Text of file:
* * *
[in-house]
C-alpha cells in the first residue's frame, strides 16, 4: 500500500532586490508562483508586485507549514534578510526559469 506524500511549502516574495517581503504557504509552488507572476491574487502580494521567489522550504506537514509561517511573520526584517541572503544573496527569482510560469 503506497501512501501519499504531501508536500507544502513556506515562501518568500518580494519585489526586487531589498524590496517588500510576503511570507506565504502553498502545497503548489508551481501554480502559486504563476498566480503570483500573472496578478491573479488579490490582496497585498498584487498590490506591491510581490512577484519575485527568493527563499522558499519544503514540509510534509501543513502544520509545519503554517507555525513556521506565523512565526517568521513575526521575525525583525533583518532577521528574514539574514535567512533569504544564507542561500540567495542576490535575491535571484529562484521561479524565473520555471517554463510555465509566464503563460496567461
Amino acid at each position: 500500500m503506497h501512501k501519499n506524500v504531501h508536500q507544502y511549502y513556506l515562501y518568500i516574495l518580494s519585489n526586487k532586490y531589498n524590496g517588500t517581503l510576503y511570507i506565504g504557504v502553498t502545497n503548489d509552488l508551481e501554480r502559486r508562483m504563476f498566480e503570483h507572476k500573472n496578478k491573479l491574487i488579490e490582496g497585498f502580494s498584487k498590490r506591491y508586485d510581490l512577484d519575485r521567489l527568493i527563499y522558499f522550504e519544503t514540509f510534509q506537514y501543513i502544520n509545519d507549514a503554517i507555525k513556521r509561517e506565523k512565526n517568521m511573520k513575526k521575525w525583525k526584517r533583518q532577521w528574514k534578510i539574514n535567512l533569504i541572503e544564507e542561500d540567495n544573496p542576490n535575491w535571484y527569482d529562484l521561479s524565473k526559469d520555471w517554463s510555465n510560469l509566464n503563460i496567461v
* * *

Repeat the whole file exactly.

[in-house]
C-alpha cells in the first residue's frame, strides 16, 4: 500500500532586490508562483508586485507549514534578510526559469 506524500511549502516574495517581503504557504509552488507572476491574487502580494521567489522550504506537514509561517511573520526584517541572503544573496527569482510560469 503506497501512501501519499504531501508536500507544502513556506515562501518568500518580494519585489526586487531589498524590496517588500510576503511570507506565504502553498502545497503548489508551481501554480502559486504563476498566480503570483500573472496578478491573479488579490490582496497585498498584487498590490506591491510581490512577484519575485527568493527563499522558499519544503514540509510534509501543513502544520509545519503554517507555525513556521506565523512565526517568521513575526521575525525583525533583518532577521528574514539574514535567512533569504544564507542561500540567495542576490535575491535571484529562484521561479524565473520555471517554463510555465509566464503563460496567461
Amino acid at each position: 500500500m503506497h501512501k501519499n506524500v504531501h508536500q507544502y511549502y513556506l515562501y518568500i516574495l518580494s519585489n526586487k532586490y531589498n524590496g517588500t517581503l510576503y511570507i506565504g504557504v502553498t502545497n503548489d509552488l508551481e501554480r502559486r508562483m504563476f498566480e503570483h507572476k500573472n496578478k491573479l491574487i488579490e490582496g497585498f502580494s498584487k498590490r506591491y508586485d510581490l512577484d519575485r521567489l527568493i527563499y522558499f522550504e519544503t514540509f510534509q506537514y501543513i502544520n509545519d507549514a503554517i507555525k513556521r509561517e506565523k512565526n517568521m511573520k513575526k521575525w525583525k526584517r533583518q532577521w528574514k534578510i539574514n535567512l533569504i541572503e544564507e542561500d540567495n544573496p542576490n535575491w535571484y527569482d529562484l521561479s524565473k526559469d520555471w517554463s510555465n510560469l509566464n503563460i496567461v